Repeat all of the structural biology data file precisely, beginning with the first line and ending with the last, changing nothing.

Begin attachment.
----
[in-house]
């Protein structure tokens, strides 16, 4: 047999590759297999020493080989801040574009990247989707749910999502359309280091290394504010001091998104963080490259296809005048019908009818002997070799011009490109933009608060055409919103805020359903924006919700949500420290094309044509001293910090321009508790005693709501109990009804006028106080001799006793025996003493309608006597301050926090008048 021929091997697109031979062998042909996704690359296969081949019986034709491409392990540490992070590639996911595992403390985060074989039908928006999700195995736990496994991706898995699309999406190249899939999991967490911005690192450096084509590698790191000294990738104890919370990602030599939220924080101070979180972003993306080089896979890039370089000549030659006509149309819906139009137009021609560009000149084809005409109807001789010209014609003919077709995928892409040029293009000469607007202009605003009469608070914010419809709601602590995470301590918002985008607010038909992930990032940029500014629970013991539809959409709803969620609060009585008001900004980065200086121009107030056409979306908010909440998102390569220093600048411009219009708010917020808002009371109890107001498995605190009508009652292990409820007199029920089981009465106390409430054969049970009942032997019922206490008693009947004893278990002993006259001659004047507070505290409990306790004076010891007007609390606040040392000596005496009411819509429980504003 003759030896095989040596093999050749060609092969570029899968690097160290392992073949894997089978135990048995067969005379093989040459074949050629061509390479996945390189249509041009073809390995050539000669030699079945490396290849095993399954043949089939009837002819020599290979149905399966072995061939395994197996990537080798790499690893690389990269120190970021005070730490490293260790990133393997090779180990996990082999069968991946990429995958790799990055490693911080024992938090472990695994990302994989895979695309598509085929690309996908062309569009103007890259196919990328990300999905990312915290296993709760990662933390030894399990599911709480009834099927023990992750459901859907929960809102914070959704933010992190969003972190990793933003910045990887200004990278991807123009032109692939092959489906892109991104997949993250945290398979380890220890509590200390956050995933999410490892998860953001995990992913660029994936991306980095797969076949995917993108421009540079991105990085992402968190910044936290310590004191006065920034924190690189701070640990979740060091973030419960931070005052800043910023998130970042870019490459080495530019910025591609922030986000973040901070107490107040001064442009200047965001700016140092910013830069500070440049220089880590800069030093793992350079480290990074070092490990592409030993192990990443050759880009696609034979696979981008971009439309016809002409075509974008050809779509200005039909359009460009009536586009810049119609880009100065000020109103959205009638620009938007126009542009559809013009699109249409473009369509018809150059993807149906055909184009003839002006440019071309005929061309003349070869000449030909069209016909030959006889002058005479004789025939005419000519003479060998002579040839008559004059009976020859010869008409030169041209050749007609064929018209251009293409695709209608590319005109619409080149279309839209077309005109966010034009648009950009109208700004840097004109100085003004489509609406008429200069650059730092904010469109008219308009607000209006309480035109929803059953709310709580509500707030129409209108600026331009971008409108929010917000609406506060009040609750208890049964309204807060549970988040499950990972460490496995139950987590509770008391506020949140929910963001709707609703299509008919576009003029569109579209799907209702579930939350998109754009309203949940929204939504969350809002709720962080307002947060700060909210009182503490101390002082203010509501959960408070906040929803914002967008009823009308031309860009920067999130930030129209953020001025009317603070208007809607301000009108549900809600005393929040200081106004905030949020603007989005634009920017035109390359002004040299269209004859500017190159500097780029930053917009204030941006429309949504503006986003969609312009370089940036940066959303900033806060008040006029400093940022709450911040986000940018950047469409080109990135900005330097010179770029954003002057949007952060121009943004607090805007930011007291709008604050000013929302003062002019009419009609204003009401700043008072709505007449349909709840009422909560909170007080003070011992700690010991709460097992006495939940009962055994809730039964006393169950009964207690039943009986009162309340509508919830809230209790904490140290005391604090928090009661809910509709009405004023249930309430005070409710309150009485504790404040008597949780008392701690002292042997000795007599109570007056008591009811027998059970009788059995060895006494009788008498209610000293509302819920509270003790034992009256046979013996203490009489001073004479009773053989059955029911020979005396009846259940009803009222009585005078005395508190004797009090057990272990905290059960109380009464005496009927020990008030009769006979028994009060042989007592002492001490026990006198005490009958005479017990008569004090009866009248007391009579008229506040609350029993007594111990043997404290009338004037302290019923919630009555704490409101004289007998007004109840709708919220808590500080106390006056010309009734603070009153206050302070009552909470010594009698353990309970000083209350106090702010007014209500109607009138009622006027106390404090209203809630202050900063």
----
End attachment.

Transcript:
[in-house]
């Protein structure tokens, strides 16, 4: 047999590759297999020493080989801040574009990247989707749910999502359309280091290394504010001091998104963080490259296809005048019908009818002997070799011009490109933009608060055409919103805020359903924006919700949500420290094309044509001293910090321009508790005693709501109990009804006028106080001799006793025996003493309608006597301050926090008048 021929091997697109031979062998042909996704690359296969081949019986034709491409392990540490992070590639996911595992403390985060074989039908928006999700195995736990496994991706898995699309999406190249899939999991967490911005690192450096084509590698790191000294990738104890919370990602030599939220924080101070979180972003993306080089896979890039370089000549030659006509149309819906139009137009021609560009000149084809005409109807001789010209014609003919077709995928892409040029293009000469607007202009605003009469608070914010419809709601602590995470301590918002985008607010038909992930990032940029500014629970013991539809959409709803969620609060009585008001900004980065200086121009107030056409979306908010909440998102390569220093600048411009219009708010917020808002009371109890107001498995605190009508009652292990409820007199029920089981009465106390409430054969049970009942032997019922206490008693009947004893278990002993006259001659004047507070505290409990306790004076010891007007609390606040040392000596005496009411819509429980504003 003759030896095989040596093999050749060609092969570029899968690097160290392992073949894997089978135990048995067969005379093989040459074949050629061509390479996945390189249509041009073809390995050539000669030699079945490396290849095993399954043949089939009837002819020599290979149905399966072995061939395994197996990537080798790499690893690389990269120190970021005070730490490293260790990133393997090779180990996990082999069968991946990429995958790799990055490693911080024992938090472990695994990302994989895979695309598509085929690309996908062309569009103007890259196919990328990300999905990312915290296993709760990662933390030894399990599911709480009834099927023990992750459901859907929960809102914070959704933010992190969003972190990793933003910045990887200004990278991807123009032109692939092959489906892109991104997949993250945290398979380890220890509590200390956050995933999410490892998860953001995990992913660029994936991306980095797969076949995917993108421009540079991105990085992402968190910044936290310590004191006065920034924190690189701070640990979740060091973030419960931070005052800043910023998130970042870019490459080495530019910025591609922030986000973040901070107490107040001064442009200047965001700016140092910013830069500070440049220089880590800069030093793992350079480290990074070092490990592409030993192990990443050759880009696609034979696979981008971009439309016809002409075509974008050809779509200005039909359009460009009536586009810049119609880009100065000020109103959205009638620009938007126009542009559809013009699109249409473009369509018809150059993807149906055909184009003839002006440019071309005929061309003349070869000449030909069209016909030959006889002058005479004789025939005419000519003479060998002579040839008559004059009976020859010869008409030169041209050749007609064929018209251009293409695709209608590319005109619409080149279309839209077309005109966010034009648009950009109208700004840097004109100085003004489509609406008429200069650059730092904010469109008219308009607000209006309480035109929803059953709310709580509500707030129409209108600026331009971008409108929010917000609406506060009040609750208890049964309204807060549970988040499950990972460490496995139950987590509770008391506020949140929910963001709707609703299509008919576009003029569109579209799907209702579930939350998109754009309203949940929204939504969350809002709720962080307002947060700060909210009182503490101390002082203010509501959960408070906040929803914002967008009823009308031309860009920067999130930030129209953020001025009317603070208007809607301000009108549900809600005393929040200081106004905030949020603007989005634009920017035109390359002004040299269209004859500017190159500097780029930053917009204030941006429309949504503006986003969609312009370089940036940066959303900033806060008040006029400093940022709450911040986000940018950047469409080109990135900005330097010179770029954003002057949007952060121009943004607090805007930011007291709008604050000013929302003062002019009419009609204003009401700043008072709505007449349909709840009422909560909170007080003070011992700690010991709460097992006495939940009962055994809730039964006393169950009964207690039943009986009162309340509508919830809230209790904490140290005391604090928090009661809910509709009405004023249930309430005070409710309150009485504790404040008597949780008392701690002292042997000795007599109570007056008591009811027998059970009788059995060895006494009788008498209610000293509302819920509270003790034992009256046979013996203490009489001073004479009773053989059955029911020979005396009846259940009803009222009585005078005395508190004797009090057990272990905290059960109380009464005496009927020990008030009769006979028994009060042989007592002492001490026990006198005490009958005479017990008569004090009866009248007391009579008229506040609350029993007594111990043997404290009338004037302290019923919630009555704490409101004289007998007004109840709708919220808590500080106390006056010309009734603070009153206050302070009552909470010594009698353990309970000083209350106090702010007014209500109607009138009622006027106390404090209203809630202050900063």